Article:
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Garlic is planted!

November 6, 2020
tags:

On a quest for the perfect garlic for garlic chicken, so there are 9 varieties planted in a 4’x10′ bed for a total of 96 future bulbs. The earliest harvest will be June, and the last likely in August or even September. I gave the soil some serious amendments of alfalfa pellets, kelp meal, green sand, and glacial till dust. Cloves are planted 6″ apart because I want to see how big I can grow them, instead of the usual 4″. We shall see!

And some decisions to make, because I’d like to post another photo, and this theme only allows a single, featured, photo. Maybe I’m missing a switch.

Virtual A&S in November

November 3, 2020

Do I need to introduce this? In our region, John Macandrew started a little thing called “First Monday Virtual A&S” as a way to inspire and encourage the creative SCA spirit online, long before the pandemic world. The first Monday of the month, we are invited to share our creative endeavours of the past month, those complete, on-going, and not yet started but we have a piece to inspire.

If you aren’t doing it in your world, do consider it!

This month, I completed planting my garlic patch of 96 (because I am on a mission to compare 9 varieties of garlic), and am part-way through some kumihimo for a group project.

SCA Educational Happenings!

May 30, 2020

Because I can?

It’s time for things to change up again, and I’m going to be exploring the world of the Society for Creative Anachronism, Inc, and my local “kingdom”, the Kingdom of An Tir.

This means I might be adding some educational type things, a bit at a time. We’ll see how it goes!

The first thing is making a local-ish file available online, because… you know.

TUTR-NovusSummary-2016

And maybe a tracker of classes I’ve taught, from the U of Ithra.

ithra classes to WIKI

More later!

David Suzuki’s words stick with me

January 2, 2013

Sometimes I get so busy with life that I forget to write some of it down. Much of life goes by without being noticed, as I expect it does with the majority of people in our modern world. Sometimes a thing will continue to hover in my mind without actually becoming a write-able topic. Haunting. Persistent. Lurking. Like this. I caught a goodly bit of an “epac” presentation on TV that now hovers. It’s not going away, so I’m putting down here what I have managed to capture.

David Suzuki’s shows are always interesting. Perhaps not glue-to-the-seat interesting, but worth watching, a staple in the stable of Canadian shows. Then I saw his talk: 2012 National Symposium Lecture in Prince Edward Island (Canada). How different from the shows… Not just glued to my seat, but rivetted. Superglued. Heart and mind grabbed so hard that I had to write down a few things, desperately scribbled in a frantic endeavour to record important ideas, many being direct quotes that burned themselves into my brain…

  • Words are not actions.
  • Harper’s ‘law and order government’ breaks its own laws.
  • Proportional representation as a better method of determining better leadership.
  • “… need to evolve…”
  • We have elevated the economy over the ecology to our detriment.
  • The fighting will continue until we shift the paradigm. Clean air, water, soil, clean energy from the sun, biodiversity. The human animal is still connected to nature. An intelligent creature would not pollute their environment. “There is no Plan B.”
  • “Nature is the source of our well-being and our lives.”
  • “We can affect the future by what we do now.”
  • “An economy in constant growth is cancer.”
  • “Limit growth to what nature can manage in order to support us.”
  • Read Jeff (Geoff?) Rubin’s “End of Growth”.
  • “Enshrine the right to a healthy environment in our constitution.”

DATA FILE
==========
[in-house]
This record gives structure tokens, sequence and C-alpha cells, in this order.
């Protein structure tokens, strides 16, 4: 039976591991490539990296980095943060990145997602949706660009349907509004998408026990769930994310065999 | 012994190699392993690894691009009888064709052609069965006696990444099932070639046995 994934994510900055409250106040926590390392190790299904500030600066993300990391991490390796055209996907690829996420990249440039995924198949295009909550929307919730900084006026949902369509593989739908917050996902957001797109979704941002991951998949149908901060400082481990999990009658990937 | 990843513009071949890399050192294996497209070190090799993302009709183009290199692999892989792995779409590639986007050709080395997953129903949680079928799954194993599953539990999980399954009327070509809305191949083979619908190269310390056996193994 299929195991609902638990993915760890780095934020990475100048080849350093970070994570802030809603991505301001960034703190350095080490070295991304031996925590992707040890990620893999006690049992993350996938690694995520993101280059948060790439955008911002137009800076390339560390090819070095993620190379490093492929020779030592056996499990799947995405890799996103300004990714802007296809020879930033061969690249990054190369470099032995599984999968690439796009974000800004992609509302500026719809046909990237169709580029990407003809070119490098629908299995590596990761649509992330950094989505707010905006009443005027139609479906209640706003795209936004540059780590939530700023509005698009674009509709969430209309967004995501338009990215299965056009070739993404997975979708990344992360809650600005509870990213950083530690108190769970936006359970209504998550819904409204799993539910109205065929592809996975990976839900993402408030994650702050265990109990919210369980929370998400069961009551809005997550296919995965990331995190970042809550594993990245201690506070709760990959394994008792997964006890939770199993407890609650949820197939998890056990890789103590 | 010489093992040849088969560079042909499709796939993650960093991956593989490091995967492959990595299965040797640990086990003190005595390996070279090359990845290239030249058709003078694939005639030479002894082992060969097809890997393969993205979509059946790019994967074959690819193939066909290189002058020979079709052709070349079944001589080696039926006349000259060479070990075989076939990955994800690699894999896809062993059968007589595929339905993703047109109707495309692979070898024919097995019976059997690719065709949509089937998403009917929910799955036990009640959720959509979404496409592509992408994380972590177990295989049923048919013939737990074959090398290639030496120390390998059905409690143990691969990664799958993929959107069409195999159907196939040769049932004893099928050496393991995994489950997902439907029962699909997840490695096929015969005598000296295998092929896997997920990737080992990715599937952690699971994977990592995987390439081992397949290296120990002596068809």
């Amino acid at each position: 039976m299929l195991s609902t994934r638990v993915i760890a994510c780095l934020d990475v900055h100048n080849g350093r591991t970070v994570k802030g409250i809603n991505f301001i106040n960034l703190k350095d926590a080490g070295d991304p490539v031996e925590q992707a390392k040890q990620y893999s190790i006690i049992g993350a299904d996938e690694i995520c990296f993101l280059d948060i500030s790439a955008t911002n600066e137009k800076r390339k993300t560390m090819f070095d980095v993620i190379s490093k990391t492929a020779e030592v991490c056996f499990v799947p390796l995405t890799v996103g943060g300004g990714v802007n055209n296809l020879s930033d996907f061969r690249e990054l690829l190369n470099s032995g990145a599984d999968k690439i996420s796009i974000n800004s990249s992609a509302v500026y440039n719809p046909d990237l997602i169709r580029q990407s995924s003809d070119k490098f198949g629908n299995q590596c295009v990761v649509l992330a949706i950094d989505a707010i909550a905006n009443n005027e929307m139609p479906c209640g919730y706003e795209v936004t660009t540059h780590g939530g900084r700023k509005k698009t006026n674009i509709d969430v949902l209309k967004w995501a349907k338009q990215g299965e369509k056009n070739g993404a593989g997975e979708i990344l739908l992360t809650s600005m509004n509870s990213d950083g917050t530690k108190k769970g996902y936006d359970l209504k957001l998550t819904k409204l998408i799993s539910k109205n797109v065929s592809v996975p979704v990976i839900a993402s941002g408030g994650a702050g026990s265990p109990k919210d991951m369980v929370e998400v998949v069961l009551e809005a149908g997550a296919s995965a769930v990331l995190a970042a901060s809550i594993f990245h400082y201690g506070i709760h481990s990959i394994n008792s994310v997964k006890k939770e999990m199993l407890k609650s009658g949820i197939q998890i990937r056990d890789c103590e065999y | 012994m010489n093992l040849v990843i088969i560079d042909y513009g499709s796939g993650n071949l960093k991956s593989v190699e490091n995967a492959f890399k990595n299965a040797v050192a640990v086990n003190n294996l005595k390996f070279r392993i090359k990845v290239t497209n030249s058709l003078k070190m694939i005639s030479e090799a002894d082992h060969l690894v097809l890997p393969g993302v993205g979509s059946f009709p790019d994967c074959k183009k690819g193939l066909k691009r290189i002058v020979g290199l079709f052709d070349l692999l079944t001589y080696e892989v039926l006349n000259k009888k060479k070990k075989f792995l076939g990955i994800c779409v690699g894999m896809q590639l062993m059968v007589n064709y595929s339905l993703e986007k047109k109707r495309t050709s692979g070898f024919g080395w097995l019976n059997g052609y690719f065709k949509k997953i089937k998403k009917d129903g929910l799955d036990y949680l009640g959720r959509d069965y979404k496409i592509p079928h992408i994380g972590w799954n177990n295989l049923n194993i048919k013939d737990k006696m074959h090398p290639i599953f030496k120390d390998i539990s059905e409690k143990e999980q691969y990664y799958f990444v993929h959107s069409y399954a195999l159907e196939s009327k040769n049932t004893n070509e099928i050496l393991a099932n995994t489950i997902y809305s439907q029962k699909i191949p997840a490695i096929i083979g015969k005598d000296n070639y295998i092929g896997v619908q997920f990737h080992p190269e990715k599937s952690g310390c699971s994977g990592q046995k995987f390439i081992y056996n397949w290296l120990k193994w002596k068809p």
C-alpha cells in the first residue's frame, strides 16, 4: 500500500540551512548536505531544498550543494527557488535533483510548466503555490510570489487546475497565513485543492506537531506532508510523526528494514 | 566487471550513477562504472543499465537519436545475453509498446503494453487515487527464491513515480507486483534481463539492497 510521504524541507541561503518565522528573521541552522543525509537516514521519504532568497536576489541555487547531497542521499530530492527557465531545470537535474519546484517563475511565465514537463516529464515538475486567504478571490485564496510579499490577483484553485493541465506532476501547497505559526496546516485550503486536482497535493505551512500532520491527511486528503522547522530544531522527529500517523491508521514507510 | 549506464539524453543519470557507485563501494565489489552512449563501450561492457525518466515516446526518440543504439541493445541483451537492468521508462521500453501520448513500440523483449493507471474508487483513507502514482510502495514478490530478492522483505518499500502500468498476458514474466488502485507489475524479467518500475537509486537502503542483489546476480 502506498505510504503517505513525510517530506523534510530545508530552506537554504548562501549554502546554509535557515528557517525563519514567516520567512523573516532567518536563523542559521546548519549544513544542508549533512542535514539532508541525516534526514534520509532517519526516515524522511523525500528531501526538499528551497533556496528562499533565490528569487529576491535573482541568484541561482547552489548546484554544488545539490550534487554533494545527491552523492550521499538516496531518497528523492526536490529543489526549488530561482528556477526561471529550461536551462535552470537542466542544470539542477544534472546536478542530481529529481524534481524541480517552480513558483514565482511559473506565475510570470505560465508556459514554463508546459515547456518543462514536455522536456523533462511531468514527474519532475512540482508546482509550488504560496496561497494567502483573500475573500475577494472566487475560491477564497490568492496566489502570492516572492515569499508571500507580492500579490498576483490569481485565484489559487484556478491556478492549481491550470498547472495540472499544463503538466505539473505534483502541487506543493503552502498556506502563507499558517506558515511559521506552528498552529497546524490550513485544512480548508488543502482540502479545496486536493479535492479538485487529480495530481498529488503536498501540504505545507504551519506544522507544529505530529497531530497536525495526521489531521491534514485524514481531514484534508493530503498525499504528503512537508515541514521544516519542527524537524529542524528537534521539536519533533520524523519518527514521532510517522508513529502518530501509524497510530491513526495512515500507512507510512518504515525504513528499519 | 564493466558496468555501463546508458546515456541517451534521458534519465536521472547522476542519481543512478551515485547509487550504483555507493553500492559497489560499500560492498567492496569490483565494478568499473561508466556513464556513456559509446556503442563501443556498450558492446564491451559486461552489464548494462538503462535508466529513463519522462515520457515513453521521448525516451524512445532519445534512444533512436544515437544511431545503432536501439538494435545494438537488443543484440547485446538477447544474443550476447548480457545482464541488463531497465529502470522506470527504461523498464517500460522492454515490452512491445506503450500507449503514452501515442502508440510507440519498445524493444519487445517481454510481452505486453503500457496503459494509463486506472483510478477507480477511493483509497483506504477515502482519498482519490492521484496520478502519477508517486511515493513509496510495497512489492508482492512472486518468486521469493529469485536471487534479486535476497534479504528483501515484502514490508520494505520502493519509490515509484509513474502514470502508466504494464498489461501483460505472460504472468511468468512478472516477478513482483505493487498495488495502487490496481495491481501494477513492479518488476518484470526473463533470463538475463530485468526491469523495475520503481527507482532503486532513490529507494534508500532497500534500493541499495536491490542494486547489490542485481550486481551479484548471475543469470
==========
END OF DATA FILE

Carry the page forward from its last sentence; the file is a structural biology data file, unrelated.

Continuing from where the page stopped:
• ‘Pacha Mama’ of Bolivia and Equador, environment as a being with rights. Bhutan’s happiness as gross national product.
  • We’ve got to put fences around humans!

So, now what? For me, it’s brought a fresh awareness of my personal actions on our finite planet. What is the size of my footprint? Will there be anything left for the children and grandchildren of my generation? That -is- how immediate this is!

We cannot allow ourselves to be lulled into apathy! -Each- of us needs to do what we can, because, as we each do our little bit, those collective bits become a great wave, a movement that is greater than the current craze for “Occupy” gatherings. How much of your “overhead” do you supply? Food? Clothing? Transportation? Shelter? Power for any of that? How much do you rely on outside input? How far do those supplies have to travel? Everything we do has a cost, and we can recognize who pays, or will pay, for it.

We don’t need to go back to the Stone Age, but we do have to alter how we occupy this planet. It starts with our awareness of our choices, and continues with making more sustainable choices as we find and develop them.

Are you on-board?

Food for a Milonga

June 23, 2012

So many things go into making a successful milonga, a dance event of Argentine tango, or, as one of my dance partners says, “Tango Argentino!”

I won’t go into the customs that make Salon Tango, the social dance, so welcoming, nor the reminders to attendees. This milonga calls for a finger-food potluck. An appetiser array. So here is some of my research, with a hint of experience from my medieval events… Of course, this post started because I never know what to bring!

Thanks to Lynne for many ideas and a reminder of “lots of toothpicks.”

Project Tango has a “Food Volunteer”. The part that is relevant to us is:

“vegetarian items only
“mix of fresh fruit, veg, sweet, salty, chocolate and non”

The parameters us are: food that is non-smelly (dancing is close embrace); finger food that is not messy (dancing could happen at any moment); safe to eat at room temperature (no cooking facilities); easy to grab and go (the dancing thing again); prepped before the dance, ready to eat; easy to serve and clean up. Skip the garlic and onions; add the mint and rosemary and cinnamon and other herbs and spices to make your shared breath pleasant.

Easy-Peasy

  • apples (cored, sliced, dipped in lemon juice), grapes, berries, cubed melon, orange wedges
  • carrots (sticks or baby), bell pepper strips, cherry tomatoes, sliced jicama